The Moving Picture World
|Final issue||December 1927|
|Based in||New York City|
The Moving Picture World was an influential early trade journal for the American film industry, from 1907 to 1927. An industry powerhouse at its height, Moving Picture World frequently reiterated its independence from the film studios.
In 1911, the magazine bought out Views and Film Index. Its reviews illustrate the standards and tastes of film in its infancy, and shed light on story content in those early days. By 1914, it had a reported circulation of approximately 15,000.
In December 1927, it was announced that the publication was merging with the Exhibitor's Herald, when it was reported the combined circulation of the papers would be 16,881. In 1931, a subsequent merger with the Motion Picture News occurred, creating the Motion Picture Herald.
- Speed, F. Maurice (1979). "The Story of the Film". Film Review 1979–80: 98. ISBN 9780491021692.
Not the first, but the best known, of early American trade periodicals was The Moving Picture World, founded by James P. Chalmers Jr, which began publication on 9 March 1907 as The Moving Picture World and View Photographer.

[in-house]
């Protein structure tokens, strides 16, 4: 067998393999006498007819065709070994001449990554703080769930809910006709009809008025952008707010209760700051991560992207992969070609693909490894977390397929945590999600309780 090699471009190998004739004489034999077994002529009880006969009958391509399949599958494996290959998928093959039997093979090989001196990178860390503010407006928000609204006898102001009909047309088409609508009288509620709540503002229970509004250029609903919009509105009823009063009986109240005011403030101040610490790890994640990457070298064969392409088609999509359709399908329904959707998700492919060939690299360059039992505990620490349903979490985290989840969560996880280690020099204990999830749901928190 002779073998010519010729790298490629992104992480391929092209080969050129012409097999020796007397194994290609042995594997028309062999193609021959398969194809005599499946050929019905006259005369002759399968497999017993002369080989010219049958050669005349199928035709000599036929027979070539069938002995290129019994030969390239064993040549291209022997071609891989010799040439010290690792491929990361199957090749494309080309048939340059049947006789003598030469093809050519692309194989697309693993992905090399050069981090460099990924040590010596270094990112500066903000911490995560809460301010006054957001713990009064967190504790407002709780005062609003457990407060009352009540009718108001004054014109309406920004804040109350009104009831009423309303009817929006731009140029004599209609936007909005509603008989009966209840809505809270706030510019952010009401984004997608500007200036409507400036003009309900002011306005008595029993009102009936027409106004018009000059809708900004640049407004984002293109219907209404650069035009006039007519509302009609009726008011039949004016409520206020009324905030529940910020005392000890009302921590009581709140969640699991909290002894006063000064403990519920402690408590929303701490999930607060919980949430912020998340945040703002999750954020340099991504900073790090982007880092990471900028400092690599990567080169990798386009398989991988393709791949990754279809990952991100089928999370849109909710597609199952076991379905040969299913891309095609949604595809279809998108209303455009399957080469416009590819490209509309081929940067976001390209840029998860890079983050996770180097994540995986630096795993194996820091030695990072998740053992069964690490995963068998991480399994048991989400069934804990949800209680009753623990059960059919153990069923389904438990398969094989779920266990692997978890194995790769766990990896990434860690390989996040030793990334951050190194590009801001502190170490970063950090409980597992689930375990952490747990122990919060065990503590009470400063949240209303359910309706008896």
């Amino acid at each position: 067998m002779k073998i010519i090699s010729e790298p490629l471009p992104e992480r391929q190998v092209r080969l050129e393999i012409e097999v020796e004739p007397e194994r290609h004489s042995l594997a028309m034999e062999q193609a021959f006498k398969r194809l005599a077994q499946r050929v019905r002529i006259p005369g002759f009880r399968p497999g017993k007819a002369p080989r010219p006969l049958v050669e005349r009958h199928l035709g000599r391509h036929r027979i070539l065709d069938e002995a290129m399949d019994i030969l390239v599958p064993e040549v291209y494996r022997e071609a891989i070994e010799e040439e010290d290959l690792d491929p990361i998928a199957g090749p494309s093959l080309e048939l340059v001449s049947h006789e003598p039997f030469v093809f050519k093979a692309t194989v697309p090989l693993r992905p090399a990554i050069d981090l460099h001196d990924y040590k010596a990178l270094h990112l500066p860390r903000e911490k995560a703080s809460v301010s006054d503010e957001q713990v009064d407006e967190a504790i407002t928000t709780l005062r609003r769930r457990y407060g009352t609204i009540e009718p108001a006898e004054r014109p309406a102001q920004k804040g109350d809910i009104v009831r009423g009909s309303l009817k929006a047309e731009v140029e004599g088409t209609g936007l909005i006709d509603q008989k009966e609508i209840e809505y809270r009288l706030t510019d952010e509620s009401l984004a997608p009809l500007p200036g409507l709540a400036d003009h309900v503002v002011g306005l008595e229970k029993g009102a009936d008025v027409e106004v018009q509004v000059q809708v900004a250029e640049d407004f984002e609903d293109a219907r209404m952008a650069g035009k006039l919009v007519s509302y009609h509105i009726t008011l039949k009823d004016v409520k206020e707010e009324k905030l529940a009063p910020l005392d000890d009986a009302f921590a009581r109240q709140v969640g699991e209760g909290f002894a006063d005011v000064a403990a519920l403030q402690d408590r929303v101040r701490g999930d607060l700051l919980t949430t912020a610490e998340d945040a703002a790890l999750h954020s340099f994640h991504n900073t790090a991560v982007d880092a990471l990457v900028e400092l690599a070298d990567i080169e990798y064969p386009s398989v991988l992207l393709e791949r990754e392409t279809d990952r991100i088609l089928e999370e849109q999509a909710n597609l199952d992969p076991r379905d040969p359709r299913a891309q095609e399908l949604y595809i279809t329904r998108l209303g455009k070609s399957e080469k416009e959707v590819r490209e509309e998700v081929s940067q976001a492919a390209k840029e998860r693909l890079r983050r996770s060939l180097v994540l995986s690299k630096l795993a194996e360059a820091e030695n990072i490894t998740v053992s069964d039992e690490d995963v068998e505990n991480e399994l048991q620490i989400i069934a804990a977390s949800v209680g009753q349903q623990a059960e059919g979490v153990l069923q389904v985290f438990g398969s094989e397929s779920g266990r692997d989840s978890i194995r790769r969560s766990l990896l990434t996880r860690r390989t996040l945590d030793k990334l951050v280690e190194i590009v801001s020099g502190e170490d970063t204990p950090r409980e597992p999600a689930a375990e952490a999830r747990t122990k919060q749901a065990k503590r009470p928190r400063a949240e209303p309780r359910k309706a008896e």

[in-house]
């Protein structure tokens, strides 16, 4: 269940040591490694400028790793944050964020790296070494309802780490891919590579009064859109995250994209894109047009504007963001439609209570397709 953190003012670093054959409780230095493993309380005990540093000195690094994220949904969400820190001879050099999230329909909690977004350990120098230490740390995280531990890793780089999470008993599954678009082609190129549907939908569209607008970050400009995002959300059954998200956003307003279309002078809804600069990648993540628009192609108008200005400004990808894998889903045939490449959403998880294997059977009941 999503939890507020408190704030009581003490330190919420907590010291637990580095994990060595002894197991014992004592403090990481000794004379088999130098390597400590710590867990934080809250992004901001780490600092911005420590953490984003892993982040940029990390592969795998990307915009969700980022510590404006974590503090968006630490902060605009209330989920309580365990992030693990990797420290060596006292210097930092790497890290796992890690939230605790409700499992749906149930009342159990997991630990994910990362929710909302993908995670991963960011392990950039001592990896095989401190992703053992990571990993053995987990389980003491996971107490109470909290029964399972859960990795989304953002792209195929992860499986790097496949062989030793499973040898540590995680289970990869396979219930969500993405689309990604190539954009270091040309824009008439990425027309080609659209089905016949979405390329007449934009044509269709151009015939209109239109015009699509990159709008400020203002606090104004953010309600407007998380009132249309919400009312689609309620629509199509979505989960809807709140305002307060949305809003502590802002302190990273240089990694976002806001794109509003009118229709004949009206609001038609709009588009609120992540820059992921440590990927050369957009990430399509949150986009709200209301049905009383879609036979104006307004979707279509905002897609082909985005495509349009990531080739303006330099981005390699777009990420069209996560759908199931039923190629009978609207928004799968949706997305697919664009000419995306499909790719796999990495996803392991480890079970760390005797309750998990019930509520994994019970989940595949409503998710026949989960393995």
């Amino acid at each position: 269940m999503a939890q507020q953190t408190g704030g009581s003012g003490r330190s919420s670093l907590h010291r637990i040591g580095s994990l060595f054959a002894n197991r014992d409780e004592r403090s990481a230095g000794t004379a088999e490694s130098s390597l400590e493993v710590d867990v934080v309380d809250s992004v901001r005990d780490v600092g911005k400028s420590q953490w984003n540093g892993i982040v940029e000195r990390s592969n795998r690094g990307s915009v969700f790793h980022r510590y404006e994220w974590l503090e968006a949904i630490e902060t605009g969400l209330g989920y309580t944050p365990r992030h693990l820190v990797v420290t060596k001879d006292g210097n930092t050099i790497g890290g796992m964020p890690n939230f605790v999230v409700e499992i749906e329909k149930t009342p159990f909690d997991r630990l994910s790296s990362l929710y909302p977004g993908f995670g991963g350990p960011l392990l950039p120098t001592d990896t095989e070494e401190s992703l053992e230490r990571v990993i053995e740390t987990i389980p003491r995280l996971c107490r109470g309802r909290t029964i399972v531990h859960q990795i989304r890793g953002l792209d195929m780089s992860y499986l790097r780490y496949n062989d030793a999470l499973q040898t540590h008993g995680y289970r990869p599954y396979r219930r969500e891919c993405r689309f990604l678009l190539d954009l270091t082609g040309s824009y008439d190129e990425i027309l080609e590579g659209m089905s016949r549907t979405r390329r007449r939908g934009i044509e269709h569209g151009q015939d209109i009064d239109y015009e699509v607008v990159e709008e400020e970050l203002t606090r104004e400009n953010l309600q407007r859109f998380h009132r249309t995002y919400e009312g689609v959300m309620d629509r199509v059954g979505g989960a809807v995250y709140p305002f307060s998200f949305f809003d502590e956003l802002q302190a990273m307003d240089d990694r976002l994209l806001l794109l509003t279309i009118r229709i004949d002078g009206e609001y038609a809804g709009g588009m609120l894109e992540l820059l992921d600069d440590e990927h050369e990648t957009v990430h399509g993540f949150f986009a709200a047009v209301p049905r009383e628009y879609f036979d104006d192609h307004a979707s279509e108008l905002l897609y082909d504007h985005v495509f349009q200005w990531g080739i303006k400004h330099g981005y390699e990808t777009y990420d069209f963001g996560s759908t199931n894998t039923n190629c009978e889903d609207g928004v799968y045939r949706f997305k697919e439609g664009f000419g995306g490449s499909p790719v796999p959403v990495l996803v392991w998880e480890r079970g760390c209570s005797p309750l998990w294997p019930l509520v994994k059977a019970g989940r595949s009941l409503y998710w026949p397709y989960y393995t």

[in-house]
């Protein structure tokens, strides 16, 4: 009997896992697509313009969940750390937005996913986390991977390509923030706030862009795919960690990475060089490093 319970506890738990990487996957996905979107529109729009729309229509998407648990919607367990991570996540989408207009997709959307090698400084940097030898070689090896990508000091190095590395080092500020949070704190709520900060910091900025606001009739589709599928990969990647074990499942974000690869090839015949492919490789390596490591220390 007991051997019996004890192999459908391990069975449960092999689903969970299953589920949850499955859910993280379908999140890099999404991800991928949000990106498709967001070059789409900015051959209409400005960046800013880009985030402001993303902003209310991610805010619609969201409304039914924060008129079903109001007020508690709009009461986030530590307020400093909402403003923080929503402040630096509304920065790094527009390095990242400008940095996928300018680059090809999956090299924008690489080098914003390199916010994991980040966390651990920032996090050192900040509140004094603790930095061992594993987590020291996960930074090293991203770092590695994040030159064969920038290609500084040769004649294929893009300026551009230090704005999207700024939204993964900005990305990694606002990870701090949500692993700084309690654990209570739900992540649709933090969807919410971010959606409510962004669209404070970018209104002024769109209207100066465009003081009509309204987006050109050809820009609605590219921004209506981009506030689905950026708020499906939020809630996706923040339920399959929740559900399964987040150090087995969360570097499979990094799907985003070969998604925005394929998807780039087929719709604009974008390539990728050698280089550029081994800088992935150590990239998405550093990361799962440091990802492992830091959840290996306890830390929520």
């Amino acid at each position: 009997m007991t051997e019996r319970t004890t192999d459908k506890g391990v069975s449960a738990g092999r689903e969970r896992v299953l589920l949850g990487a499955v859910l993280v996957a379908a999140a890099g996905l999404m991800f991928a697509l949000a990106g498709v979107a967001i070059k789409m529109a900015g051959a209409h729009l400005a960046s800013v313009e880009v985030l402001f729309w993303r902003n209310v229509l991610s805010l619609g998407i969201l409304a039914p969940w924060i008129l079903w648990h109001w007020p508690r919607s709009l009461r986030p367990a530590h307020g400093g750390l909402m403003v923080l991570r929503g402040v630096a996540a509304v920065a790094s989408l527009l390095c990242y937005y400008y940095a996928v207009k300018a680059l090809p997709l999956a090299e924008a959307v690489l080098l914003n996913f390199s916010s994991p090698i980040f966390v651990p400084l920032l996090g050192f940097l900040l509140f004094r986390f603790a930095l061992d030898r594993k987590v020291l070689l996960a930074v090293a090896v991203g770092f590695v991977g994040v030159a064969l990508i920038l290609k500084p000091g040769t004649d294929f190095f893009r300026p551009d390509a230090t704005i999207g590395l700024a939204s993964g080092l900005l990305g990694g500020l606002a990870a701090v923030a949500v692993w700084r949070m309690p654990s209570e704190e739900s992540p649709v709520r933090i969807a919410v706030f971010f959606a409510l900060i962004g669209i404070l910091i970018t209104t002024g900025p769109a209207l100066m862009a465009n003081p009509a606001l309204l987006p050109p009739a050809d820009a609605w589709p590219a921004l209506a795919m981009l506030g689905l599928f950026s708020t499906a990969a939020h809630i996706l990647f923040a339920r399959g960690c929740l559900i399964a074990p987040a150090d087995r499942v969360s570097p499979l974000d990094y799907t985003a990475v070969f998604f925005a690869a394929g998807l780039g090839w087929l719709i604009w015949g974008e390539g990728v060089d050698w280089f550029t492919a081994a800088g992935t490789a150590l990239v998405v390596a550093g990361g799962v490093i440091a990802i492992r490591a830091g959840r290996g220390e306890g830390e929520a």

- "Through the Camera Lens: Moving Picture World and the Silent Film Era, 1907–1927". Gale.
- Fraprie, Frank Roy (1912). "James Petrie Chalmers (obituary)". American Photography. Vol. 6. American Photographic Publishing Company. p. 282.
- "A Martyr to Duty". The Moving Picture World. 12 (1): 21. April 6, 1912.
- "Screen Papers Merged: Exhibitors' Herald and Moving Picture World Close Deal". The New York Times. December 30, 1927. p. 21.
- "Exhibitor's Herald – Publisher Information". Eric Chaim Kline. Archived from the original on April 24, 2012. Retrieved October 19, 2011.
- "Hollywood Studio System Collection". Media History Digital Library. Retrieved February 26, 2018.
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